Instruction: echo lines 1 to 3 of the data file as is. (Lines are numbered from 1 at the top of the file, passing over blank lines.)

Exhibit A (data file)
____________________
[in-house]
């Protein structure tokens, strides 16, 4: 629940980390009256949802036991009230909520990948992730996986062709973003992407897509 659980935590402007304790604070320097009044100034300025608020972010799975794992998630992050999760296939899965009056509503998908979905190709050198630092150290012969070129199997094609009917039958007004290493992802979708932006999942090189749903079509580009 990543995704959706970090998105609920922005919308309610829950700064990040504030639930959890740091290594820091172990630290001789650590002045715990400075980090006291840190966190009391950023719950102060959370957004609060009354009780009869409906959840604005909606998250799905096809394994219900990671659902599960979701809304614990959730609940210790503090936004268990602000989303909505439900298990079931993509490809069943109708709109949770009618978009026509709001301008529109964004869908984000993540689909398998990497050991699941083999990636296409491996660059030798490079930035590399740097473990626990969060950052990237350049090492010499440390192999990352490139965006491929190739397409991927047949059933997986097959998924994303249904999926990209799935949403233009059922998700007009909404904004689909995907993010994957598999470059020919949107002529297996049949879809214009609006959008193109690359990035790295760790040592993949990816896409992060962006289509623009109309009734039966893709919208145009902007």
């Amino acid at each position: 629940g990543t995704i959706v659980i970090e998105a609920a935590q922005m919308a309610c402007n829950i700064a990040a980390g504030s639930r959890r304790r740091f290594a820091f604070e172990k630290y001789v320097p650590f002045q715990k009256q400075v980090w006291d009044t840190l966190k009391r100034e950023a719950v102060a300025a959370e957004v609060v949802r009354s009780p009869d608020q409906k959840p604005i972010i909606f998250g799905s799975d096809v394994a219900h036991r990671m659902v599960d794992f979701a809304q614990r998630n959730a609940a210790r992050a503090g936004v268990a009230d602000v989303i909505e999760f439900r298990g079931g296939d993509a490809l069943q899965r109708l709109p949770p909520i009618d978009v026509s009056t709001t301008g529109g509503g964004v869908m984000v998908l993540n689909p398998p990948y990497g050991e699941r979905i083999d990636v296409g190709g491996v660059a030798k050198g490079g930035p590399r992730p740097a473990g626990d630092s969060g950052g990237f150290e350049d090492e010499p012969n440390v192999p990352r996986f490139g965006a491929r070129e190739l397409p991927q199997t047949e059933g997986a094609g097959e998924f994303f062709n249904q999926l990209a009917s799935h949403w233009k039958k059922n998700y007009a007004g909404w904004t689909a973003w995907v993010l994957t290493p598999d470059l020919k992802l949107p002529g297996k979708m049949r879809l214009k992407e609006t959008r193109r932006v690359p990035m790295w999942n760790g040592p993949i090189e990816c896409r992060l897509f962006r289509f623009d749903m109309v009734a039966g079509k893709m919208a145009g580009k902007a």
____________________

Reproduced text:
[in-house]
């Protein structure tokens, strides 16, 4: 629940980390009256949802036991009230909520990948992730996986062709973003992407897509 659980935590402007304790604070320097009044100034300025608020972010799975794992998630992050999760296939899965009056509503998908979905190709050198630092150290012969070129199997094609009917039958007004290493992802979708932006999942090189749903079509580009 990543995704959706970090998105609920922005919308309610829950700064990040504030639930959890740091290594820091172990630290001789650590002045715990400075980090006291840190966190009391950023719950102060959370957004609060009354009780009869409906959840604005909606998250799905096809394994219900990671659902599960979701809304614990959730609940210790503090936004268990602000989303909505439900298990079931993509490809069943109708709109949770009618978009026509709001301008529109964004869908984000993540689909398998990497050991699941083999990636296409491996660059030798490079930035590399740097473990626990969060950052990237350049090492010499440390192999990352490139965006491929190739397409991927047949059933997986097959998924994303249904999926990209799935949403233009059922998700007009909404904004689909995907993010994957598999470059020919949107002529297996049949879809214009609006959008193109690359990035790295760790040592993949990816896409992060962006289509623009109309009734039966893709919208145009902007």
């Amino acid at each position: 629940g990543t995704i959706v659980i970090e998105a609920a935590q922005m919308a309610c402007n829950i700064a990040a980390g504030s639930r959890r304790r740091f290594a820091f604070e172990k630290y001789v320097p650590f002045q715990k009256q400075v980090w006291d009044t840190l966190k009391r100034e950023a719950v102060a300025a959370e957004v609060v949802r009354s009780p009869d608020q409906k959840p604005i972010i909606f998250g799905s799975d096809v394994a219900h036991r990671m659902v599960d794992f979701a809304q614990r998630n959730a609940a210790r992050a503090g936004v268990a009230d602000v989303i909505e999760f439900r298990g079931g296939d993509a490809l069943q899965r109708l709109p949770p909520i009618d978009v026509s009056t709001t301008g529109g509503g964004v869908m984000v998908l993540n689909p398998p990948y990497g050991e699941r979905i083999d990636v296409g190709g491996v660059a030798k050198g490079g930035p590399r992730p740097a473990g626990d630092s969060g950052g990237f150290e350049d090492e010499p012969n440390v192999p990352r996986f490139g965006a491929r070129e190739l397409p991927q199997t047949e059933g997986a094609g097959e998924f994303f062709n249904q999926l990209a009917s799935h949403w233009k039958k059922n998700y007009a007004g909404w904004t689909a973003w995907v993010l994957t290493p598999d470059l020919k992802l949107p002529g297996k979708m049949r879809l214009k992407e609006t959008r193109r932006v690359p990035m790295w999942n760790g040592p993949i090189e990816c896409r992060l897509f962006r289509f623009d749903m109309v009734a039966g079509k893709m919208a145009g580009k902007a």